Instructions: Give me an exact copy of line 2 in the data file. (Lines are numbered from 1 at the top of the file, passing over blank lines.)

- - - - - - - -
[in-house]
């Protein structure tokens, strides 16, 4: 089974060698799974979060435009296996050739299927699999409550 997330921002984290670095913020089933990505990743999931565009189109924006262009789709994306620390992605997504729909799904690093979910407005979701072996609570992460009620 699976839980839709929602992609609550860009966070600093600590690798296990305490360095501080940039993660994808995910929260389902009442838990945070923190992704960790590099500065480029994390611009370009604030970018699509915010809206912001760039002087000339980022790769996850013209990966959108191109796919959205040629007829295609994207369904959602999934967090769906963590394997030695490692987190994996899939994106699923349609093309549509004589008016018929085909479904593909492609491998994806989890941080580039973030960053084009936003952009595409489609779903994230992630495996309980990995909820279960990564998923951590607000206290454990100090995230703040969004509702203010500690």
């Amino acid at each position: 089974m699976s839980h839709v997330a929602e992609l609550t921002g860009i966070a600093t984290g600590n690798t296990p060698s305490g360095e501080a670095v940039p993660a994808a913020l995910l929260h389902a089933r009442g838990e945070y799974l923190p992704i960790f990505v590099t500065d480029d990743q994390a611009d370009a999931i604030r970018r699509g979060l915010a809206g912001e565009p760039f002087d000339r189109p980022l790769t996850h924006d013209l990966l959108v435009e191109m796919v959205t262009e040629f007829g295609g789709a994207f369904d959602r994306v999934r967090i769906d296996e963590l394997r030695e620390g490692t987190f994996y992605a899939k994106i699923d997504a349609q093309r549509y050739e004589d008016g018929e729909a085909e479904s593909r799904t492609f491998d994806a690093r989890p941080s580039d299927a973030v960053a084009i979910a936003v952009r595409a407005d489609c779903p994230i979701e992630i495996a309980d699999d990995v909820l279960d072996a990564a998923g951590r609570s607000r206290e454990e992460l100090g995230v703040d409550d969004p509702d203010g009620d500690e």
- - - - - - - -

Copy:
């Protein structure tokens, strides 16, 4: 089974060698799974979060435009296996050739299927699999409550 997330921002984290670095913020089933990505990743999931565009189109924006262009789709994306620390992605997504729909799904690093979910407005979701072996609570992460009620 699976839980839709929602992609609550860009966070600093600590690798296990305490360095501080940039993660994808995910929260389902009442838990945070923190992704960790590099500065480029994390611009370009604030970018699509915010809206912001760039002087000339980022790769996850013209990966959108191109796919959205040629007829295609994207369904959602999934967090769906963590394997030695490692987190994996899939994106699923349609093309549509004589008016018929085909479904593909492609491998994806989890941080580039973030960053084009936003952009595409489609779903994230992630495996309980990995909820279960990564998923951590607000206290454990100090995230703040969004509702203010500690």